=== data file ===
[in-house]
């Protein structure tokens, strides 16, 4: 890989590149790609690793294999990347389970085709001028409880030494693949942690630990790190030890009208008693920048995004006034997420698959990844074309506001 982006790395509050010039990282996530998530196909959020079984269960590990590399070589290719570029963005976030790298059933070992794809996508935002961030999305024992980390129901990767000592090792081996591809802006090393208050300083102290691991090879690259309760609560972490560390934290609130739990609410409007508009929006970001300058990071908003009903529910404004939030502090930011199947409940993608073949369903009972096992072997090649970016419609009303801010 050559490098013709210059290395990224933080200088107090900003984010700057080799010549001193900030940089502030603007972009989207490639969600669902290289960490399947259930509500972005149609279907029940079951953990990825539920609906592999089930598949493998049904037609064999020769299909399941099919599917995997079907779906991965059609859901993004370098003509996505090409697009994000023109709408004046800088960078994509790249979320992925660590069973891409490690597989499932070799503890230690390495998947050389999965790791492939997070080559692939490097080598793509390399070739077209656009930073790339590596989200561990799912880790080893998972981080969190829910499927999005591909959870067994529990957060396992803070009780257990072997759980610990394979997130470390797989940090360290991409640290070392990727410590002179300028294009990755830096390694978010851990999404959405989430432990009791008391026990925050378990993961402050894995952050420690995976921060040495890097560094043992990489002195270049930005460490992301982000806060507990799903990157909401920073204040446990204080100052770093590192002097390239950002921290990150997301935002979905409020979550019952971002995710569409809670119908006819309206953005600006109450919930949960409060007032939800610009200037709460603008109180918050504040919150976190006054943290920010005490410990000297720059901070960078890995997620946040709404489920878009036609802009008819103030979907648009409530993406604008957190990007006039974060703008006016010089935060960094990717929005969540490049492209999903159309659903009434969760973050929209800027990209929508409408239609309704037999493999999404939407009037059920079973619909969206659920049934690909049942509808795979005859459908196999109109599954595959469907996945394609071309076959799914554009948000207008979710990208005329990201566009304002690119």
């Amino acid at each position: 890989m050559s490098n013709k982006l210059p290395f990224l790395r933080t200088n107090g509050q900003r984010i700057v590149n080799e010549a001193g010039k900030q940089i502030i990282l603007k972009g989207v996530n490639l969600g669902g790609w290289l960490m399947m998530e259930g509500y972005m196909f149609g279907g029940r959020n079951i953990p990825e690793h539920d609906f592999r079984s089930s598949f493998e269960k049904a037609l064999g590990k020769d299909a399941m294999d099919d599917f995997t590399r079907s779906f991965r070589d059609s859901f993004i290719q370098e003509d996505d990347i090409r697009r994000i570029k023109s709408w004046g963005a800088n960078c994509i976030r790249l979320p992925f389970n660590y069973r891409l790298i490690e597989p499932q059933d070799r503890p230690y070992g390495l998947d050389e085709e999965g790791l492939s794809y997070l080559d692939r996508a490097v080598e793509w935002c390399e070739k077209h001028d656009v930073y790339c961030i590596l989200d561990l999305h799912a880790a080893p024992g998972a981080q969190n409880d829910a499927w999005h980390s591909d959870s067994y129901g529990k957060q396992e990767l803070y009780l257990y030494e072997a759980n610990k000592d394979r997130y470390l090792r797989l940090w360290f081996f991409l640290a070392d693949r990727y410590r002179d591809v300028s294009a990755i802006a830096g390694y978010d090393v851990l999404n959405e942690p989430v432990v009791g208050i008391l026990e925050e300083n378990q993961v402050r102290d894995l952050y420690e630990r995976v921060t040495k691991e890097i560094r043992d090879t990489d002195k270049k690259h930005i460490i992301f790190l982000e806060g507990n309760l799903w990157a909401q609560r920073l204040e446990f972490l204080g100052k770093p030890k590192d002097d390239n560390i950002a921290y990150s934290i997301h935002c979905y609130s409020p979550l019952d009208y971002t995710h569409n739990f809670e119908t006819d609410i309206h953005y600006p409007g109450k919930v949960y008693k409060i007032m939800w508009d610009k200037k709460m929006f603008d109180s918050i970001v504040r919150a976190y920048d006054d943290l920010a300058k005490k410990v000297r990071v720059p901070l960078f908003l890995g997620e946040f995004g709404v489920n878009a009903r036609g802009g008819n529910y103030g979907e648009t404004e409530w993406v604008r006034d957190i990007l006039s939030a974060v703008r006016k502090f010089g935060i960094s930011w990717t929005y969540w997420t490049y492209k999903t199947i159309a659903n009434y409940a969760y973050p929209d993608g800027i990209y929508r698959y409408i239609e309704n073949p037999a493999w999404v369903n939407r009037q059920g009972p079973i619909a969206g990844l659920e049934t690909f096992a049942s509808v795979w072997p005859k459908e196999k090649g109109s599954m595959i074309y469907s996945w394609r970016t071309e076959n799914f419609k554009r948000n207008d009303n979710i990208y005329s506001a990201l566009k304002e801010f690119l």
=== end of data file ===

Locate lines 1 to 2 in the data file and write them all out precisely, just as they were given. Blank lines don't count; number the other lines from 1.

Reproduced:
[in-house]
């Protein structure tokens, strides 16, 4: 890989590149790609690793294999990347389970085709001028409880030494693949942690630990790190030890009208008693920048995004006034997420698959990844074309506001 982006790395509050010039990282996530998530196909959020079984269960590990590399070589290719570029963005976030790298059933070992794809996508935002961030999305024992980390129901990767000592090792081996591809802006090393208050300083102290691991090879690259309760609560972490560390934290609130739990609410409007508009929006970001300058990071908003009903529910404004939030502090930011199947409940993608073949369903009972096992072997090649970016419609009303801010 050559490098013709210059290395990224933080200088107090900003984010700057080799010549001193900030940089502030603007972009989207490639969600669902290289960490399947259930509500972005149609279907029940079951953990990825539920609906592999089930598949493998049904037609064999020769299909399941099919599917995997079907779906991965059609859901993004370098003509996505090409697009994000023109709408004046800088960078994509790249979320992925660590069973891409490690597989499932070799503890230690390495998947050389999965790791492939997070080559692939490097080598793509390399070739077209656009930073790339590596989200561990799912880790080893998972981080969190829910499927999005591909959870067994529990957060396992803070009780257990072997759980610990394979997130470390797989940090360290991409640290070392990727410590002179300028294009990755830096390694978010851990999404959405989430432990009791008391026990925050378990993961402050894995952050420690995976921060040495890097560094043992990489002195270049930005460490992301982000806060507990799903990157909401920073204040446990204080100052770093590192002097390239950002921290990150997301935002979905409020979550019952971002995710569409809670119908006819309206953005600006109450919930949960409060007032939800610009200037709460603008109180918050504040919150976190006054943290920010005490410990000297720059901070960078890995997620946040709404489920878009036609802009008819103030979907648009409530993406604008957190990007006039974060703008006016010089935060960094990717929005969540490049492209999903159309659903009434969760973050929209800027990209929508409408239609309704037999493999999404939407009037059920079973619909969206659920049934690909049942509808795979005859459908196999109109599954595959469907996945394609071309076959799914554009948000207008979710990208005329990201566009304002690119």